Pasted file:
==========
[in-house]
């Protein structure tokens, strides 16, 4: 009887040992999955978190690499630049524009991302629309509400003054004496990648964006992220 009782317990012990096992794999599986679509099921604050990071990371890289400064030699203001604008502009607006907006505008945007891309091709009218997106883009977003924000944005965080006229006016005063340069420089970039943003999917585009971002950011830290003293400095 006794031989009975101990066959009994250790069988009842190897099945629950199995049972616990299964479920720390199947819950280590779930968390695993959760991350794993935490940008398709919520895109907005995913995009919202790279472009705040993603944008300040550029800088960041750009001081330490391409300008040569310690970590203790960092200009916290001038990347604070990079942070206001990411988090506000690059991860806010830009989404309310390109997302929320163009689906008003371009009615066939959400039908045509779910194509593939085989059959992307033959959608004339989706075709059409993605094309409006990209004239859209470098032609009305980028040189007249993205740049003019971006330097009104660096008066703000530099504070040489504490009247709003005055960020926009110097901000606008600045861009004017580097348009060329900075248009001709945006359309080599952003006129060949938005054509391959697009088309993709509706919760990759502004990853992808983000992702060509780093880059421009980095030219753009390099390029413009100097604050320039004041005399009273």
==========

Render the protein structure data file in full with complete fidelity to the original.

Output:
[in-house]
């Protein structure tokens, strides 16, 4: 009887040992999955978190690499630049524009991302629309509400003054004496990648964006992220 009782317990012990096992794999599986679509099921604050990071990371890289400064030699203001604008502009607006907006505008945007891309091709009218997106883009977003924000944005965080006229006016005063340069420089970039943003999917585009971002950011830290003293400095 006794031989009975101990066959009994250790069988009842190897099945629950199995049972616990299964479920720390199947819950280590779930968390695993959760991350794993935490940008398709919520895109907005995913995009919202790279472009705040993603944008300040550029800088960041750009001081330490391409300008040569310690970590203790960092200009916290001038990347604070990079942070206001990411988090506000690059991860806010830009989404309310390109997302929320163009689906008003371009009615066939959400039908045509779910194509593939085989059959992307033959959608004339989706075709059409993605094309409006990209004239859209470098032609009305980028040189007249993205740049003019971006330097009104660096008066703000530099504070040489504490009247709003005055960020926009110097901000606008600045861009004017580097348009060329900075248009001709945006359309080599952003006129060949938005054509391959697009088309993709509706919760990759502004990853992808983000992702060509780093880059421009980095030219753009390099390029413009100097604050320039004041005399009273």